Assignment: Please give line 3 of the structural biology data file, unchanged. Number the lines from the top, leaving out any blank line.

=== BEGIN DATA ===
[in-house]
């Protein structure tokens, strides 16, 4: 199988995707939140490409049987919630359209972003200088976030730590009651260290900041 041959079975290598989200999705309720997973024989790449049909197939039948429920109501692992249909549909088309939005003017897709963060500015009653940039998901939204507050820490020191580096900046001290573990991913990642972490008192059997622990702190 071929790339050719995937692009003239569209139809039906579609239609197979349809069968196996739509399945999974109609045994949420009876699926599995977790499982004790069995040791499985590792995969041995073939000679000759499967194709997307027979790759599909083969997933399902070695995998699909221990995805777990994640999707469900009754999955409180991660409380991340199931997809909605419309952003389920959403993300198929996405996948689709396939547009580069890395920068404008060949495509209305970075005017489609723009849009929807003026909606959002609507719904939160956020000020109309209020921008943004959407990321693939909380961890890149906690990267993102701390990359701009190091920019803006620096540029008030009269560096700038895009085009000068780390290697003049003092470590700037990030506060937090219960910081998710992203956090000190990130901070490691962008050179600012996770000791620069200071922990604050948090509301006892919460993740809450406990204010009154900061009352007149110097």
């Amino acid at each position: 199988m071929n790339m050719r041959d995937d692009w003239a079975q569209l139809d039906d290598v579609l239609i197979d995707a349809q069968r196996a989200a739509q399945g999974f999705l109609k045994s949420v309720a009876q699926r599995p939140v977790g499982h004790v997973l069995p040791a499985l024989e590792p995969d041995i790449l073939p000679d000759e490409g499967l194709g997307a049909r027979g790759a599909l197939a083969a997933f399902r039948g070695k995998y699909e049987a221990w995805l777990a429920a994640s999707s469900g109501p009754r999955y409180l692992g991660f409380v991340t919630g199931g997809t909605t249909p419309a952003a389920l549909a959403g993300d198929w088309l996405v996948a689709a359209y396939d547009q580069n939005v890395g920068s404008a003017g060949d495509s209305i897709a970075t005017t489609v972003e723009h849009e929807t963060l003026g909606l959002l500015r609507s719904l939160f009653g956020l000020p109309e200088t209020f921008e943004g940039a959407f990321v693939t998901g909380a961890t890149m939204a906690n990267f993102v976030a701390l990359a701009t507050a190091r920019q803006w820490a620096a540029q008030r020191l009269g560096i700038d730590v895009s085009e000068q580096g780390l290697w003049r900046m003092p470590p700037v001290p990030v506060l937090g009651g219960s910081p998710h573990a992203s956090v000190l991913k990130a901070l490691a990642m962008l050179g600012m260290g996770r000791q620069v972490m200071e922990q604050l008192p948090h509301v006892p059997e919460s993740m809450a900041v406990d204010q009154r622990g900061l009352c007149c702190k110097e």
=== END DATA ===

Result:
């Amino acid at each position: 199988m071929n790339m050719r041959d995937d692009w003239a079975q569209l139809d039906d290598v579609l239609i197979d995707a349809q069968r196996a989200a739509q399945g999974f999705l109609k045994s949420v309720a009876q699926r599995p939140v977790g499982h004790v997973l069995p040791a499985l024989e590792p995969d041995i790449l073939p000679d000759e490409g499967l194709g997307a049909r027979g790759a599909l197939a083969a997933f399902r039948g070695k995998y699909e049987a221990w995805l777990a429920a994640s999707s469900g109501p009754r999955y409180l692992g991660f409380v991340t919630g199931g997809t909605t249909p419309a952003a389920l549909a959403g993300d198929w088309l996405v996948a689709a359209y396939d547009q580069n939005v890395g920068s404008a003017g060949d495509s209305i897709a970075t005017t489609v972003e723009h849009e929807t963060l003026g909606l959002l500015r609507s719904l939160f009653g956020l000020p109309e200088t209020f921008e943004g940039a959407f990321v693939t998901g909380a961890t890149m939204a906690n990267f993102v976030a701390l990359a701009t507050a190091r920019q803006w820490a620096a540029q008030r020191l009269g560096i700038d730590v895009s085009e000068q580096g780390l290697w003049r900046m003092p470590p700037v001290p990030v506060l937090g009651g219960s910081p998710h573990a992203s956090v000190l991913k990130a901070l490691a990642m962008l050179g600012m260290g996770r000791q620069v972490m200071e922990q604050l008192p948090h509301v006892p059997e919460s993740m809450a900041v406990d204010q009154r622990g900061l009352c007149c702190k110097e």